None of those tests resulted in a diagnosis. As he learned more, he started to suspect he might have had the coronavirus. It took time and many tests, but his doctor now thinks the culprit is COVID-19. Early on, he had all the common symptoms, although he got an antibody test that came back negative.
He’s been to the doctor at least 40 times since January, and he’s registered a fever at some point in the day, every day since.
“I think people have figured out to not ask me, are you feeling better today? There are no good days. There are good hours in the day. Typically mornings are pretty decent, but you know, yesterday I had a fever at 10:30 in the morning,” Godwin said. “There’s a time when, I call it the witching hour, where more debilitating fatigue would kick in at the end of my business day, and sometimes that creeps in during the day.”
After months of research on the SARS-CoV-2 virus and COVID-19, the disease it causes, much still remains unclear. There’s no approved treatment nor vaccine, yet, and so doctors are left to use trial treatments and focus on treating symptoms.
“When you’ve done your traditional testing and you’ve looked at CAT scans and functional tests, and looked at the data and everything is normal, it’s also frustrating for docs out there because they don’t know what to do,” said Dr. Nir Goldstein, a pulmonologist at National Jewish Health. “It doesn’t look like there’s anything to fix and you don’t know how to fix it. We can at least offer these patients some guidance and at least make them feel like they’re not alone and they’re not crazy.”
Some patients have struggled with their doctors not believing them, a phenomenon that’s been documented more often in female patients. Anderson met with a new primary care provider looking for more answers. She was telling him about her shortness of breath when he suggested that perhaps she had anxiety.
“I was like, I do not have anxiety,” she said. “And he’s still only sort of taking me seriously, but I did get a referral to a neurologist. And, um, she listened, but they don’t know. They just don’t know what’s going on. You know, they prescribed me the low half of a low dose of anxiety medicine. And it has not really helped.”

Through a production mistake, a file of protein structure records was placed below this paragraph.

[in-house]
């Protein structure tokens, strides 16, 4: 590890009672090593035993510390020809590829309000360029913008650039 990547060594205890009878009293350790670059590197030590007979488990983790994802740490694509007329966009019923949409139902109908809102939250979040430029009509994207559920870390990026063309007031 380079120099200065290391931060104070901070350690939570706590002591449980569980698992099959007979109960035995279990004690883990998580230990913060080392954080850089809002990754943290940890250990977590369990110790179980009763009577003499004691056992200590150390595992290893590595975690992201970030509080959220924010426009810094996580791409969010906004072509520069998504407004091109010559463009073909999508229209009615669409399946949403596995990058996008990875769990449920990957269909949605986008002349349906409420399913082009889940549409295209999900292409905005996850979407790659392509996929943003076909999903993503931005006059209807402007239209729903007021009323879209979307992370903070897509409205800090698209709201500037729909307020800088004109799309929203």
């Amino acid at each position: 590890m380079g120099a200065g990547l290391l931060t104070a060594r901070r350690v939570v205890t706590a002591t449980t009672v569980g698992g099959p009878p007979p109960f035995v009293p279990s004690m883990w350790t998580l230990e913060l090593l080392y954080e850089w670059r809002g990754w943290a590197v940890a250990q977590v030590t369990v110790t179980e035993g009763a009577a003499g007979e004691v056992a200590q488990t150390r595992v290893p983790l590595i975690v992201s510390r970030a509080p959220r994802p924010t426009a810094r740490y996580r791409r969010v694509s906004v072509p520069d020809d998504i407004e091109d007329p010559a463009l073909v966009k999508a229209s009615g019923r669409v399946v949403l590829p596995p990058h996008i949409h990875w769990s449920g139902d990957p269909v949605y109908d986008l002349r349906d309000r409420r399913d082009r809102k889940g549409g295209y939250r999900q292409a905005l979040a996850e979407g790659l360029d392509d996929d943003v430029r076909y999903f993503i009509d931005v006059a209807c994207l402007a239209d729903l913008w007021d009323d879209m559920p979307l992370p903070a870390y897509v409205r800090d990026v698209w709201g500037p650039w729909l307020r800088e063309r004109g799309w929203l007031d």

And not everyone has found their community to be more supportive.
“When I talk to people who knew I had COVID back in May, and I talk to them now, they find out I’m still recovering, they tend to be really surprised,” said Paul Nielsen, a 60-year-old data architect who lives in Colorado Springs. “I think people don’t understand how much damage it does to your body.”
Nielsen turned to the internet to find community in online forums like Survivor Corps that helped him to navigate the disease process. He also found a community of people who understood what he was going through. But, there are also people in other Facebook groups who don’t understand.
“I find it very frustrating when people say the pandemic as a hoax, or it’s just being politicized or they don’t feel like they need to wear a mask. Or there’s an easy cure with hydroxychloroquine, plus a z-pack plus zinc,” he said. “I know from my experience, that the COVID disease is much more complex than any one simple, you know, here you go, it’s cured.”
Right now, the only thing doctors can do is treat the symptoms
The lives of people with lingering symptoms have been flattened, and in many cases, reduced to long bouts of fatigue, racing heart rate and brain fog.
“I like to say I’m relatively intelligent and sort of articulate, and now I feel like I’m completely inarticulate and incapable of putting a story together in any sort of logical way,” said Tara Schumacher, who got sick in mid-March. “If I don’t write things down, if I don’t make a list before I go to the store, I’m not bringing back the things that I meant to.”
Schumacher, 47, is a landscape photographer and runs an Airbnb out of her home in Fort Collins. The worst of her symptoms lasted through May. Now, she’s left with lingering brain fog. This week, nearly five months after her first symptoms, she was diagnosed with post-COVID pneumonia.
Until there’s more research on long haulers, all doctors can do is treat the symptoms.
“And so it’s mainly supportive therapy, and we don’t even really know what the best ones are. We are going to try them and we’re going to see how people do. And we’re going to read the literature and develop and change as more information becomes available,” Goldstein said. “And hopefully we’ll publish our own experience, but it’s really a lot of learning on the job with these patients. There are no established guidelines or trials that can guide you.”
In the meantime, patients are left to wait and hope they get better soon.